The past several decades brought many new challenges to law enforcement, particularly due to the emergence of new technology. One such issue is cyber crime, which has been a challenge for law enforcement in both establishing laws against the activity, as well as providing tools for law enforcement officers to combat cyber crime. This article will review some difficulties for law enforcement officers at the state and local level in litigating cyber crimes affecting businesses and private citizens.
Cyber security remains a vital issue for U.S. businesses and organizations. As of late 2015, the Ponemon Institutea study by the Ponemon Institute revealed the average cost of a data breach rose to $6.5 million per incident, an 8 percent increase from the previous year. This study examined 62 U.S. companies of varying size across 16 industries. According to the study, financial, health, technology, pharmaceutical, and service organizations were the most at risk of a cyber attack.
While companies and organizations continue to be the main target of attacks from cyber criminals, the general public is also at risk. As of 2014, 47 percent of Americans had experienced a loss of personal identifiable information (PII) due to a cyber breach.
As the number of cyber attacks continues to grow, litigation rates of cyber crime, both criminal and civil, are dropping. Litigation rates (percent of data breaches litigated in federal court) dropped approximately 5 percent from the previous year, despite increased rates of attacks (see below graph).
According to an interview with Michael Whitener in Inside Counsel Magazine, data breach and privacy lawsuits are usually settled out of court, and class action lawsuits, which are most appropriate for cases such as privacy violations and data breaches due to the large number of individuals affected, are difficult to prosecute.
In order to have a viable lawsuit, victims of data breaches need to prove “injury in fact,” i.e. that the harm they suffered was “concrete and particularized and actual or imminent, not conjectural or hypothetical,” which is oftentimes difficult with compromises of personal information. While some victims have been able to prove negligence on the part of the company holding PII, this legal requirement for these lawsuits prevents many cases from even forming.
There are many challenges in taking a cyber crime case to trial. First, attribution and detection is difficult: cyber criminals usually disguise their originating location by using various tools and methods of concealment, such as the use of virtual private networks, anonymizing network Tor, or other types of proxy servers. Second, because crimes are digital, they span country borders and a large majority of hackers operate internationally, which prevents law enforcement officers from prosecuting these individuals without extradition. As of 2013, approximately 18 percent of cyber attacks originated in the United States, with 30 and 28 percent of attacks originating in China and Romania respectively. Of the total, 25 percent of the attacks were not attributable to any specific country of origin. The international nature of cyber attacks continues to present a significant challenge to law enforcement officers.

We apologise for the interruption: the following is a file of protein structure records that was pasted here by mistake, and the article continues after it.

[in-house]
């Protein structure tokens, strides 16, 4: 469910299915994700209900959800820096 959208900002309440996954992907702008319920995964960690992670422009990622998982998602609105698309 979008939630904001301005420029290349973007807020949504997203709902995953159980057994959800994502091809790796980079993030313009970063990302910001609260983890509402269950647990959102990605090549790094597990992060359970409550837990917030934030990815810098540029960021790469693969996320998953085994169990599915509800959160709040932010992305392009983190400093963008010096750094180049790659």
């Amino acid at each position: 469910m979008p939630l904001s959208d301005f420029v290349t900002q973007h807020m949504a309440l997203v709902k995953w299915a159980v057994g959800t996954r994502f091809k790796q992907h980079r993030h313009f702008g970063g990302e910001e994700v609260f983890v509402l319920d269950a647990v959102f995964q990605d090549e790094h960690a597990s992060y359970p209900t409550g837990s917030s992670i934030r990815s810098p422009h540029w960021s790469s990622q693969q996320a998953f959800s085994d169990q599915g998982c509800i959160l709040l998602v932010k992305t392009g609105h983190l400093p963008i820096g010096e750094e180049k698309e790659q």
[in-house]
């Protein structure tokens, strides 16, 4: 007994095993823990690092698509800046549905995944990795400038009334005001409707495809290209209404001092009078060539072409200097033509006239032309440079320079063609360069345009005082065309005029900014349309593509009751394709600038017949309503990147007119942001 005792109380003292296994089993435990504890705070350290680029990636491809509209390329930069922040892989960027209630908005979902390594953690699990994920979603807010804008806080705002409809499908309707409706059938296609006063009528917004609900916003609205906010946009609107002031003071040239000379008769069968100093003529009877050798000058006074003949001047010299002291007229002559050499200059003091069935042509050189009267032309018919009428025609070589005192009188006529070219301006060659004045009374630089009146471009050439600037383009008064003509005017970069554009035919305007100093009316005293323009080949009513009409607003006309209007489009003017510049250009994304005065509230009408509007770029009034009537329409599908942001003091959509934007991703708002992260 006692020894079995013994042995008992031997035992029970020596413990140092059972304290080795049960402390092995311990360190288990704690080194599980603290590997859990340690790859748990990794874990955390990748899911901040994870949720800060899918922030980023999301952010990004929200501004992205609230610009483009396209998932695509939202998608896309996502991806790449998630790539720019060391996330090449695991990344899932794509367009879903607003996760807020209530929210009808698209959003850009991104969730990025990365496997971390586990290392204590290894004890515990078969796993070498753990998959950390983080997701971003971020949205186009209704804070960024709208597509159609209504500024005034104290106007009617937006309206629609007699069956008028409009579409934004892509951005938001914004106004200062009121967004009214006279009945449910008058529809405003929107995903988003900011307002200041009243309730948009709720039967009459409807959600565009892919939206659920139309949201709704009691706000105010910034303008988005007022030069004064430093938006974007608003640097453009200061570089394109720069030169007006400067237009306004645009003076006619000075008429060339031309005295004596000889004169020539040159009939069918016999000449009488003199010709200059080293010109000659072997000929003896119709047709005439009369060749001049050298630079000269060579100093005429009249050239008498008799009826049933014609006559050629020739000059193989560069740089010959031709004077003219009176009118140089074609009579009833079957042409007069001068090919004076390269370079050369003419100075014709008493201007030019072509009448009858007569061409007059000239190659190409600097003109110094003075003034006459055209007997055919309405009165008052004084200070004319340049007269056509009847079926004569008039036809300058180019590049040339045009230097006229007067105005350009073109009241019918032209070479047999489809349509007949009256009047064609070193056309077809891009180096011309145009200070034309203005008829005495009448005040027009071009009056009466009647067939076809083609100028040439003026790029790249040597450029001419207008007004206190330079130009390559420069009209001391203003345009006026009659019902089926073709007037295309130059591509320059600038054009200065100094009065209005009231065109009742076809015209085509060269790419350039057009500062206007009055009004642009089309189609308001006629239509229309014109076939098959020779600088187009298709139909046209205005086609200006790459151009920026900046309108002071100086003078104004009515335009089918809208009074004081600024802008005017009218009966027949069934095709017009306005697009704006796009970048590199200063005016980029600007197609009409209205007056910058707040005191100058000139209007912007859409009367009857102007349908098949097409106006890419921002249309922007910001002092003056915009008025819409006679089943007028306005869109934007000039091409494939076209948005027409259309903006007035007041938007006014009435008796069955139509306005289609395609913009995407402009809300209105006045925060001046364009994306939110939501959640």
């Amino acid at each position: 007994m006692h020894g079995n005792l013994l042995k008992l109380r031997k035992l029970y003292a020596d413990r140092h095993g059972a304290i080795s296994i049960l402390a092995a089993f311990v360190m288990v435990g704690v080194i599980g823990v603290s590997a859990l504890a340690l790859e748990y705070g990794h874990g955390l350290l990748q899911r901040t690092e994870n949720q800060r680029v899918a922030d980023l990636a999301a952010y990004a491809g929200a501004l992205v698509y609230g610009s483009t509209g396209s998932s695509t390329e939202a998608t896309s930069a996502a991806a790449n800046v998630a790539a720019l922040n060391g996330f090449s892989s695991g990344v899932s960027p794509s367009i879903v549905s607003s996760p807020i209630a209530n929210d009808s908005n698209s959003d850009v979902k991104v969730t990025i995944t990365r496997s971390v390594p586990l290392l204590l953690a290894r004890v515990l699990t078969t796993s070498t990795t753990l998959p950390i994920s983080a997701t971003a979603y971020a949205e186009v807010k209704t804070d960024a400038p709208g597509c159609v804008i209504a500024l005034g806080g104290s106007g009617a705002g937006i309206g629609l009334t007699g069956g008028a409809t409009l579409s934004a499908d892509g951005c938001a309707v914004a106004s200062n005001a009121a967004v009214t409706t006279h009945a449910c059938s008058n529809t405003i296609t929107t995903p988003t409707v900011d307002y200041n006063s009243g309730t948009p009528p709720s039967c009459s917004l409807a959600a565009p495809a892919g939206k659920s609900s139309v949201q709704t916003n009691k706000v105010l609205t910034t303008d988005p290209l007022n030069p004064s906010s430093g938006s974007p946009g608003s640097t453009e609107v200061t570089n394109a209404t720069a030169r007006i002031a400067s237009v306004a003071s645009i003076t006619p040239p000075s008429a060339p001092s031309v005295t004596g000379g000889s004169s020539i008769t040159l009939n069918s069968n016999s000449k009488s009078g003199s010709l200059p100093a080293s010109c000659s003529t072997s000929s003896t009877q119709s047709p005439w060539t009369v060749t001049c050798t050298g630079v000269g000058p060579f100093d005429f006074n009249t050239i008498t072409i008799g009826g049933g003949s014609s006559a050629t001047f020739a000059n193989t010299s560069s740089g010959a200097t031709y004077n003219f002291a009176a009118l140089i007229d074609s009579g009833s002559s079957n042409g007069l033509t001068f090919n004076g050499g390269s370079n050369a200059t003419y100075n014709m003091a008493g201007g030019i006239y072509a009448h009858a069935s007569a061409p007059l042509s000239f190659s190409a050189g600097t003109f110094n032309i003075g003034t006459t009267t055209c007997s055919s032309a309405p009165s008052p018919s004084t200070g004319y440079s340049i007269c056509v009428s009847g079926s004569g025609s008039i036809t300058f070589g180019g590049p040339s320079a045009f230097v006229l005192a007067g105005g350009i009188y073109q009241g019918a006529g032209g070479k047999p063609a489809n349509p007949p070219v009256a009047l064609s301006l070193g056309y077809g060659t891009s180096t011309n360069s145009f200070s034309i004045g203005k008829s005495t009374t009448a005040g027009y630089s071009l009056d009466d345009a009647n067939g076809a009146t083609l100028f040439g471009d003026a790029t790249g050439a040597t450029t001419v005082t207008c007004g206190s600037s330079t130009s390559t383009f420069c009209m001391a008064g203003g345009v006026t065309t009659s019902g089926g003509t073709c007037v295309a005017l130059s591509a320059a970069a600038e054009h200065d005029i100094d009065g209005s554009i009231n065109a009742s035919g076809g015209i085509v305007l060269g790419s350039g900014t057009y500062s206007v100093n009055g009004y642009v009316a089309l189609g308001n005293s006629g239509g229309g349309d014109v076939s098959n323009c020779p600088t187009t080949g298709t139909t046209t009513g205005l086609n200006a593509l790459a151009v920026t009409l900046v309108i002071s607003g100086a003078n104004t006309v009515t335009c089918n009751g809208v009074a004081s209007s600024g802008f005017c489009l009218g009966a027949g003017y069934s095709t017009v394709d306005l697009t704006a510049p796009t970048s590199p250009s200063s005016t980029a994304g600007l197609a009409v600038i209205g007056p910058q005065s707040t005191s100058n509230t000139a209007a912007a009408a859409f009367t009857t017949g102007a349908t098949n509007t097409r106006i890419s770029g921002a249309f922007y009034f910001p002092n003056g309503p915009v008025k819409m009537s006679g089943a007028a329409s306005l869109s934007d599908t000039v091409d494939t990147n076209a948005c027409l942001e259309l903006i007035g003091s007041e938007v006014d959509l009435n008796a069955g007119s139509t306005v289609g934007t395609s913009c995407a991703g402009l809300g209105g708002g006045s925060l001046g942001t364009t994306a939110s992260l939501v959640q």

Despite these difficulties, law enforcement officers have had some success in breaking up hacking rings and other groups involved in cyber attacks. Multiple hackers from the hacking ring “Anonymous” and its splinter group, “Lulzsec,” have been charged with committing cyber crime over the past five years. Most of the hackers caught during these investigations were located in the United States and were caught when the hackers forgot to conceal their IPs.
Catching international cyber criminals is even more challenging. One method used to catch cyber criminals abroad is through offering large rewards for capture. This was recently made famous when the FBI offered $3 million for the capture of Evgeniy Bogachev, aka “Slavik,” who the US Government alleged stole $100 million from U.S. banks through the use of a computer attack network known as GameOver Zeus. Unfortunately, Bogachev was hailed a hero in his native Russia, and has yet to be caught.
Other attempts to extradite hackers abroad have achieved some success, such as the case of Aleksandr Panin, aka “Gribodemon,” a young Russian hacker who created the SpyEye Trojan virus. Panin was arrested while traveling to the Dominican Republic, a country that shares extradition reciprocity with the United States. Although representatives from the Russian Government claimed Panin’s arrest was “unacceptable and inadmissible,” the United States will likely continue to use this strategy in seeking justice for cyber criminals worldwide.
Cyber crime presents many challenges for law enforcement and civilians. As privacy violation and data breach incidents become more prolific, finding ways in which to both litigate hackers and keep companies accountable for cyber security practices will continue to be a concern for law enforcement officers at the local and state levels.